Last Wednesday evening (1 December) Prince Bernhard of the Netherlands died in hospital at Utrecht, at the age of 93. He had been the husband, or “prince-consort,” of Queen Juliana (mother of the present Queen Beatrix), who herself died earlier this year, on March 20. The highlight of the service to his adopted country that this German-born prince performed was no doubt his role during Holland’s occupation in World War II, when he commanded the Dutch resistance from his post in London. The day after his death, as you would expect the Dutch press was filled with remembrance and tribute articles, even the financial press (free registration required). These included, from the Algemeen Dagblad, A Fighter to the End (free registration required), which is perhaps a strange title since, shortly after being admitted to the hospital for the last time, the Prince instructed his doctors not to intervene anymore. Plus, he had reportedly communicated to friends the loss of his will to live after the death of his wife in the spring. Also from the AD: the tribute They Don’t Make Them Like That Anymore, by Marc Kruyswijk. Make them how? Namely “difficult, but full of character, headstrong, but colorful. Convinced that he is right – whether he was right or not.” Well, we’ll see how “right” Prince Bernhard was.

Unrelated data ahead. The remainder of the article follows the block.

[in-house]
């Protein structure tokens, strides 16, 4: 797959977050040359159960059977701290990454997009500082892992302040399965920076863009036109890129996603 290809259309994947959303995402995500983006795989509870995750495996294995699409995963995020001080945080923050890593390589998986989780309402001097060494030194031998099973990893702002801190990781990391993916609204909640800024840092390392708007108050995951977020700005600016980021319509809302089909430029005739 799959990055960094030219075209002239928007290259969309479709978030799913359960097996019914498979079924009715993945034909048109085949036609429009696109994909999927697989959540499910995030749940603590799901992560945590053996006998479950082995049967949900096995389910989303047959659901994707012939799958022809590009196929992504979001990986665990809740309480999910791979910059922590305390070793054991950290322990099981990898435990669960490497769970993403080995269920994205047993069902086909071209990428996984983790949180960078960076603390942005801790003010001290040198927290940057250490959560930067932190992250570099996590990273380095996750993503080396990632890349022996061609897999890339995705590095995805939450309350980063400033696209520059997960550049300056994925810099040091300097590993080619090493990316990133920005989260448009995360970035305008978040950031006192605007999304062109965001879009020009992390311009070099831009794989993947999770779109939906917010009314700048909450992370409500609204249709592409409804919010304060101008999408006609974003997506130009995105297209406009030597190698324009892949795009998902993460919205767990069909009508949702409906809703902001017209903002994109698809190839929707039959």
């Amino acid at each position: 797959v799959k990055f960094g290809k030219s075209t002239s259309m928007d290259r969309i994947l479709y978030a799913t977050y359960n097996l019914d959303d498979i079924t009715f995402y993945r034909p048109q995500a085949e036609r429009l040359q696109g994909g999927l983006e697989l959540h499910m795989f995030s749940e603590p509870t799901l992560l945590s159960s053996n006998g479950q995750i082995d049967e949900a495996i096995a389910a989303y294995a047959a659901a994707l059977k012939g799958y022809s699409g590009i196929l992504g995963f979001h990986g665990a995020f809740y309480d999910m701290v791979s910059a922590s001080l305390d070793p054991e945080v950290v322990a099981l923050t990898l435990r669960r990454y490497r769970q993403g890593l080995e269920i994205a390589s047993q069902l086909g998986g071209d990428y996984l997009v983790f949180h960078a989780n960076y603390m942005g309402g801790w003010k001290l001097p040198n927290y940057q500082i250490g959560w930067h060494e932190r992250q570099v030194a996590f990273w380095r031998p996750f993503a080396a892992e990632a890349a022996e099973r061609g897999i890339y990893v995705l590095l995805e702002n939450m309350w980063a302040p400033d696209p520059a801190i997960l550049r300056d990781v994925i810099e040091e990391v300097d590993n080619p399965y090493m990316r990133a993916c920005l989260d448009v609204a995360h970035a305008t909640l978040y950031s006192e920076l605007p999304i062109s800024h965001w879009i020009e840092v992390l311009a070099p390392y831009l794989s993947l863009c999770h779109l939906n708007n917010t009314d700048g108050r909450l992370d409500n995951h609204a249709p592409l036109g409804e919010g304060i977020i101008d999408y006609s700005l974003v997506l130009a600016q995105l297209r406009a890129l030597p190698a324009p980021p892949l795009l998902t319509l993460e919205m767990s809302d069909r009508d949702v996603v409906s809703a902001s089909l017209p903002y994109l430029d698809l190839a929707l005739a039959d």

It only took one day later for the dirty laundry to start being laid out in public. And for all his wartime record, the Prince had quite a load of dirty laundry indeed that he had accumulated through his life. (more…)